Gardening Basics: Hardiness zones explained

Hi friends! Every day I find myself learning more and more about planting and gardening. There is With that in mind, I’m going to start a series called Gardening Basics, where we can discuss and learn all kinds of basic information for beginning gardeners like myself. First up in our series: hardiness zones.

In a nutshell: hardiness zones tell you geographically where a plant is going to be able to grow and thrive. Each zone has a specific temperature range, and there are 11 total zones in the US. Some plants like cool weather and some plants like warm weather. I have learned from experience that things get pretty disappointing when you try to grow plants outside of their comfort zone. A higher zone number equals a warmer temperature. Since I live in Orlando, that puts me in zone 9b. I want to grow Oriental Poppies sooooo bad, but alas, they will only thrive in zones 3-7. This is helpful to know so you don’t end up buying a bunch of seeds on Amazon prime that won’t survive in your yard. Whoops.

Speaking of seeds: your hardiness zone will impact the timing of planting seeds. For example, let’s look at Swiss chard. I initially read “a good yielder all summer and into the fall” on the back of the seed packet and figured it would grow happily all summer in the scorching Florida heat. When I got home and looked closer at the map on the packet, it specifically showed Swiss chard will grow from February-May and then August-September. I ended up planting the seeds around the end of March, so I’ll let you all know how it goes and what happens during the hot summer months ahead. I had picked up a pack of tomato seeds mostly because I am so obsessed with my current tomato plant and wanted another, but with 90 days from germination to harvesting the fruit, there wouldn’t be enough time before the weather heats up. They are recommended to be grown from March-May and are not specifically a “heat-tolerant” tomato. Note to self: try to plan ahead next time.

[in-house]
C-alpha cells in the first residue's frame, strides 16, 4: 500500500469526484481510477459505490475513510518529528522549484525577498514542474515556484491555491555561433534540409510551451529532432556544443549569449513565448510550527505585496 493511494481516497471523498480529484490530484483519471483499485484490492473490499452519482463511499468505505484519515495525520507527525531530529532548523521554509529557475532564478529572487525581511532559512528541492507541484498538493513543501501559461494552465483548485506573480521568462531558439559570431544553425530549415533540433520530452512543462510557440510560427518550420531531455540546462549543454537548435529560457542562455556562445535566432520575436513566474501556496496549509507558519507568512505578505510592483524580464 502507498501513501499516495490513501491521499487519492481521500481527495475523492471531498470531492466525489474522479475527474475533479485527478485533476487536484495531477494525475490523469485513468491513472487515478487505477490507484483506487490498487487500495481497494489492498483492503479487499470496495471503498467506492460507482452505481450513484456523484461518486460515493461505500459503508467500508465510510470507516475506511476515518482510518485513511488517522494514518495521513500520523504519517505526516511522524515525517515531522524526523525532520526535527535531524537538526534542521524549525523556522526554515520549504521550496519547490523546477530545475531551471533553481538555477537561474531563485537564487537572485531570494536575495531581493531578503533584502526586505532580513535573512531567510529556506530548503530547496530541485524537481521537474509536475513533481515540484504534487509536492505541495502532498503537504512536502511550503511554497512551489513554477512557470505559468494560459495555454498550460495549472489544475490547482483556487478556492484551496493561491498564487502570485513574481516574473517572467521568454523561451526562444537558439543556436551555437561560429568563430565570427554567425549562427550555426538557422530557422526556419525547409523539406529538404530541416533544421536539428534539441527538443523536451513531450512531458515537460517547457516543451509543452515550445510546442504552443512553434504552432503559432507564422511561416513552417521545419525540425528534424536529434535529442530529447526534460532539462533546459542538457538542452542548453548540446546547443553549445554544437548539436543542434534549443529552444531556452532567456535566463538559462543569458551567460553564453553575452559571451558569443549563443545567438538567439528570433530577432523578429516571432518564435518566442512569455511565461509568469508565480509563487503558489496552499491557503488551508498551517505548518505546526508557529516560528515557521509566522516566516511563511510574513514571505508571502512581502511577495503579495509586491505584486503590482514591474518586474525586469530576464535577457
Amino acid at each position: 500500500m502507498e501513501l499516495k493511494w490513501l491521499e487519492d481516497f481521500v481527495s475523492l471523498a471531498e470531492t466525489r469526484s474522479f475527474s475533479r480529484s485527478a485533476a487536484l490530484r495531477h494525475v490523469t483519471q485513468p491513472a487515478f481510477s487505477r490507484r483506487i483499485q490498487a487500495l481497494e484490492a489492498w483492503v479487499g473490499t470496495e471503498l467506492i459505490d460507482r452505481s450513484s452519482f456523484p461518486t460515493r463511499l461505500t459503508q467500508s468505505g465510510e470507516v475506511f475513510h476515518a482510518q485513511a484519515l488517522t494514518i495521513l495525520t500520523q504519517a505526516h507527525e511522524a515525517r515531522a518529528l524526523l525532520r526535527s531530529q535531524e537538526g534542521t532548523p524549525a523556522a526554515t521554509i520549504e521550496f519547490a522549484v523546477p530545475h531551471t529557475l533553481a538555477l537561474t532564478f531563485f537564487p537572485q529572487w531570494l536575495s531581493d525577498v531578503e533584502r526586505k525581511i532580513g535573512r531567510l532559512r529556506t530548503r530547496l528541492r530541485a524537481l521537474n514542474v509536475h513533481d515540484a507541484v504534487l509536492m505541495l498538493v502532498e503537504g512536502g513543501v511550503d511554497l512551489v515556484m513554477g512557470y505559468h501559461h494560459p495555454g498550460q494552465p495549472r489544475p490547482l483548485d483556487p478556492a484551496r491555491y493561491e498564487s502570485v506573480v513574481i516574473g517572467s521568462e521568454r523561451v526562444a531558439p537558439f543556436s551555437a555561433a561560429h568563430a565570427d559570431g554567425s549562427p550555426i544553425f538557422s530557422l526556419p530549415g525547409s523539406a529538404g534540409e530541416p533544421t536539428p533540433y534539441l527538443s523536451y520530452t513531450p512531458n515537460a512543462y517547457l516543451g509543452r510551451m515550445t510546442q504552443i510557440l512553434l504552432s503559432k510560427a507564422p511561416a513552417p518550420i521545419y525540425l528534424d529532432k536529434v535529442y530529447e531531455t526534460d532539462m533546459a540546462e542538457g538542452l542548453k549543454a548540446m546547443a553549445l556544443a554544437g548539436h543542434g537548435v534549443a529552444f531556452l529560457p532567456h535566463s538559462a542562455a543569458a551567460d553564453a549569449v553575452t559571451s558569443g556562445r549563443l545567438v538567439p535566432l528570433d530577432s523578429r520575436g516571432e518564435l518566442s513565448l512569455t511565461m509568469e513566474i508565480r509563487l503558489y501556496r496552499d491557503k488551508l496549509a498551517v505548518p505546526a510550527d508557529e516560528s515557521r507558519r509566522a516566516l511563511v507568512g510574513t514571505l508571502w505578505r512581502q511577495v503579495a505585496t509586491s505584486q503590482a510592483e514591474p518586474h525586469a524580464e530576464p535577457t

The bottom line: unfortunately you can’t grow everything you want when you want to grow it. If there’s a specific fruit or vegetable you want to grow, plan ahead. I’ve found vegetable planting guides online specific to my zone that are very helpful. This all sounds incredibly basic, but for a beginning gardener who is eager to grow everything, it can be a lot to wrap your head around. But with a little planning and practice, we can do it!

State specific maps are available on the USDA site, or you can use the interactive map to check plant hardiness in your area.


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